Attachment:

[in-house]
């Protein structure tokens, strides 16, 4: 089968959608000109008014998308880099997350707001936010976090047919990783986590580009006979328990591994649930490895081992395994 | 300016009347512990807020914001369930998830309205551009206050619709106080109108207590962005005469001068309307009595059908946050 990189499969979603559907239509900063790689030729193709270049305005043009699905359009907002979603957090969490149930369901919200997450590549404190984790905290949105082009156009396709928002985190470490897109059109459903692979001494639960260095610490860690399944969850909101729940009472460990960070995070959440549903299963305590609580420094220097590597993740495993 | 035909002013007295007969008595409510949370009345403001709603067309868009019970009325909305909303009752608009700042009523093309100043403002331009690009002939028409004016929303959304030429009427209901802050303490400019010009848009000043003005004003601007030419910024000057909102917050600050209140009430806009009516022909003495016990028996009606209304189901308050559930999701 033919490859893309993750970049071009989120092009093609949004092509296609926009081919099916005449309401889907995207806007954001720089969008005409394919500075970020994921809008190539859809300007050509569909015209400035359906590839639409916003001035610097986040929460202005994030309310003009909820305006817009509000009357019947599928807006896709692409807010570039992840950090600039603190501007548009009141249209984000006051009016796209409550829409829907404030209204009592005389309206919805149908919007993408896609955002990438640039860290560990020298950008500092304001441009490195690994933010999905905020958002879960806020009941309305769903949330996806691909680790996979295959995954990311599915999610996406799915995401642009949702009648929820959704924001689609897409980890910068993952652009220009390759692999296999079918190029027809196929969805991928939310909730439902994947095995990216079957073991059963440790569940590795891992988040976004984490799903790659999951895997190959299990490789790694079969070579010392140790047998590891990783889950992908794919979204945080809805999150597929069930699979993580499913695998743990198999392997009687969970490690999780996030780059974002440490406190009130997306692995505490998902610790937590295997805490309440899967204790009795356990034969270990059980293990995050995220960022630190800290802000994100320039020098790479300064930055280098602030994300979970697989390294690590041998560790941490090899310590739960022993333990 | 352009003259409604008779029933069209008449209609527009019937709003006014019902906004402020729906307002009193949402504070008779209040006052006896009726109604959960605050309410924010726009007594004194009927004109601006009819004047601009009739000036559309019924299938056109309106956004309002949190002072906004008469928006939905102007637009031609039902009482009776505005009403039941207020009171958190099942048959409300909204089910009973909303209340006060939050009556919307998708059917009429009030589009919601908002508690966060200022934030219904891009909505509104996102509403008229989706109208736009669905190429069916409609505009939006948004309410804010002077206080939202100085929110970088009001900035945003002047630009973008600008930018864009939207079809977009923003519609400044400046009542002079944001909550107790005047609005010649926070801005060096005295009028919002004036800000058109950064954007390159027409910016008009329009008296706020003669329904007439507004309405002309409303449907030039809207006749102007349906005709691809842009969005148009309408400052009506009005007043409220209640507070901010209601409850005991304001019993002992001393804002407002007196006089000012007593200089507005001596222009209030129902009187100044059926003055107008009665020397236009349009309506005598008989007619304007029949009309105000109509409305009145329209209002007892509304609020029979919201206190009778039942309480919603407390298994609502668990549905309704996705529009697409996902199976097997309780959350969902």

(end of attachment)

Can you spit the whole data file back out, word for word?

[in-house]
């Protein structure tokens, strides 16, 4: 089968959608000109008014998308880099997350707001936010976090047919990783986590580009006979328990591994649930490895081992395994 | 300016009347512990807020914001369930998830309205551009206050619709106080109108207590962005005469001068309307009595059908946050 990189499969979603559907239509900063790689030729193709270049305005043009699905359009907002979603957090969490149930369901919200997450590549404190984790905290949105082009156009396709928002985190470490897109059109459903692979001494639960260095610490860690399944969850909101729940009472460990960070995070959440549903299963305590609580420094220097590597993740495993 | 035909002013007295007969008595409510949370009345403001709603067309868009019970009325909305909303009752608009700042009523093309100043403002331009690009002939028409004016929303959304030429009427209901802050303490400019010009848009000043003005004003601007030419910024000057909102917050600050209140009430806009009516022909003495016990028996009606209304189901308050559930999701 033919490859893309993750970049071009989120092009093609949004092509296609926009081919099916005449309401889907995207806007954001720089969008005409394919500075970020994921809008190539859809300007050509569909015209400035359906590839639409916003001035610097986040929460202005994030309310003009909820305006817009509000009357019947599928807006896709692409807010570039992840950090600039603190501007548009009141249209984000006051009016796209409550829409829907404030209204009592005389309206919805149908919007993408896609955002990438640039860290560990020298950008500092304001441009490195690994933010999905905020958002879960806020009941309305769903949330996806691909680790996979295959995954990311599915999610996406799915995401642009949702009648929820959704924001689609897409980890910068993952652009220009390759692999296999079918190029027809196929969805991928939310909730439902994947095995990216079957073991059963440790569940590795891992988040976004984490799903790659999951895997190959299990490789790694079969070579010392140790047998590891990783889950992908794919979204945080809805999150597929069930699979993580499913695998743990198999392997009687969970490690999780996030780059974002440490406190009130997306692995505490998902610790937590295997805490309440899967204790009795356990034969270990059980293990995050995220960022630190800290802000994100320039020098790479300064930055280098602030994300979970697989390294690590041998560790941490090899310590739960022993333990 | 352009003259409604008779029933069209008449209609527009019937709003006014019902906004402020729906307002009193949402504070008779209040006052006896009726109604959960605050309410924010726009007594004194009927004109601006009819004047601009009739000036559309019924299938056109309106956004309002949190002072906004008469928006939905102007637009031609039902009482009776505005009403039941207020009171958190099942048959409300909204089910009973909303209340006060939050009556919307998708059917009429009030589009919601908002508690966060200022934030219904891009909505509104996102509403008229989706109208736009669905190429069916409609505009939006948004309410804010002077206080939202100085929110970088009001900035945003002047630009973008600008930018864009939207079809977009923003519609400044400046009542002079944001909550107790005047609005010649926070801005060096005295009028919002004036800000058109950064954007390159027409910016008009329009008296706020003669329904007439507004309405002309409303449907030039809207006749102007349906005709691809842009969005148009309408400052009506009005007043409220209640507070901010209601409850005991304001019993002992001393804002407002007196006089000012007593200089507005001596222009209030129902009187100044059926003055107008009665020397236009349009309506005598008989007619304007029949009309105000109509409305009145329209209002007892509304609020029979919201206190009778039942309480919603407390298994609502668990549905309704996705529009697409996902199976097997309780959350969902």